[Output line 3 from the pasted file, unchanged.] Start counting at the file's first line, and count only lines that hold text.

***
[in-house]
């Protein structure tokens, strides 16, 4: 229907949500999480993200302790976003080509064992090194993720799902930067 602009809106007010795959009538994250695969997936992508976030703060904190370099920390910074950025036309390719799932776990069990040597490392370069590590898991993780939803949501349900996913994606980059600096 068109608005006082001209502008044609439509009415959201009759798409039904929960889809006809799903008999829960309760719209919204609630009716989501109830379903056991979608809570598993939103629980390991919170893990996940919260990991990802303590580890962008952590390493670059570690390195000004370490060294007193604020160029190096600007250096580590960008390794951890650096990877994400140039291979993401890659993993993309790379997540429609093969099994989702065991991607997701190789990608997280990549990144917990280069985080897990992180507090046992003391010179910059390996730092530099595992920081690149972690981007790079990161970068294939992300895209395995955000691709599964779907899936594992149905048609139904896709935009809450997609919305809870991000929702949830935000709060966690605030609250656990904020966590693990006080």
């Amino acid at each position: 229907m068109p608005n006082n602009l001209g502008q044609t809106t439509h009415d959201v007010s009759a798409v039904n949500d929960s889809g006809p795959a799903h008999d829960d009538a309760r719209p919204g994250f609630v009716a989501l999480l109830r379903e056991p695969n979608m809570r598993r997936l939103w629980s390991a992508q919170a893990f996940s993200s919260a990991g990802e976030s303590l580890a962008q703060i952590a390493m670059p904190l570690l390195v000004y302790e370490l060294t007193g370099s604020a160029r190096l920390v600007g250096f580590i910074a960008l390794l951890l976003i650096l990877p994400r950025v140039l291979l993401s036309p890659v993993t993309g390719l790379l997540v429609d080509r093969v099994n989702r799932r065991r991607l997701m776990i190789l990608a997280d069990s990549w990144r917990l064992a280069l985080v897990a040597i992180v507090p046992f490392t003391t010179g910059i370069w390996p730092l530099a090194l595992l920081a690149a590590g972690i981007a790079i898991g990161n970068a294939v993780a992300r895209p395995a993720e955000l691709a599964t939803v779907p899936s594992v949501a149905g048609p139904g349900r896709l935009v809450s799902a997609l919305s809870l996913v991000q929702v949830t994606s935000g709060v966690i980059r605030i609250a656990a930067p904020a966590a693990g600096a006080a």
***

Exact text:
């Amino acid at each position: 229907m068109p608005n006082n602009l001209g502008q044609t809106t439509h009415d959201v007010s009759a798409v039904n949500d929960s889809g006809p795959a799903h008999d829960d009538a309760r719209p919204g994250f609630v009716a989501l999480l109830r379903e056991p695969n979608m809570r598993r997936l939103w629980s390991a992508q919170a893990f996940s993200s919260a990991g990802e976030s303590l580890a962008q703060i952590a390493m670059p904190l570690l390195v000004y302790e370490l060294t007193g370099s604020a160029r190096l920390v600007g250096f580590i910074a960008l390794l951890l976003i650096l990877p994400r950025v140039l291979l993401s036309p890659v993993t993309g390719l790379l997540v429609d080509r093969v099994n989702r799932r065991r991607l997701m776990i190789l990608a997280d069990s990549w990144r917990l064992a280069l985080v897990a040597i992180v507090p046992f490392t003391t010179g910059i370069w390996p730092l530099a090194l595992l920081a690149a590590g972690i981007a790079i898991g990161n970068a294939v993780a992300r895209p395995a993720e955000l691709a599964t939803v779907p899936s594992v949501a149905g048609p139904g349900r896709l935009v809450s799902a997609l919305s809870l996913v991000q929702v949830t994606s935000g709060v966690i980059r605030i609250a656990a930067p904020a966590a693990g600096a006080a």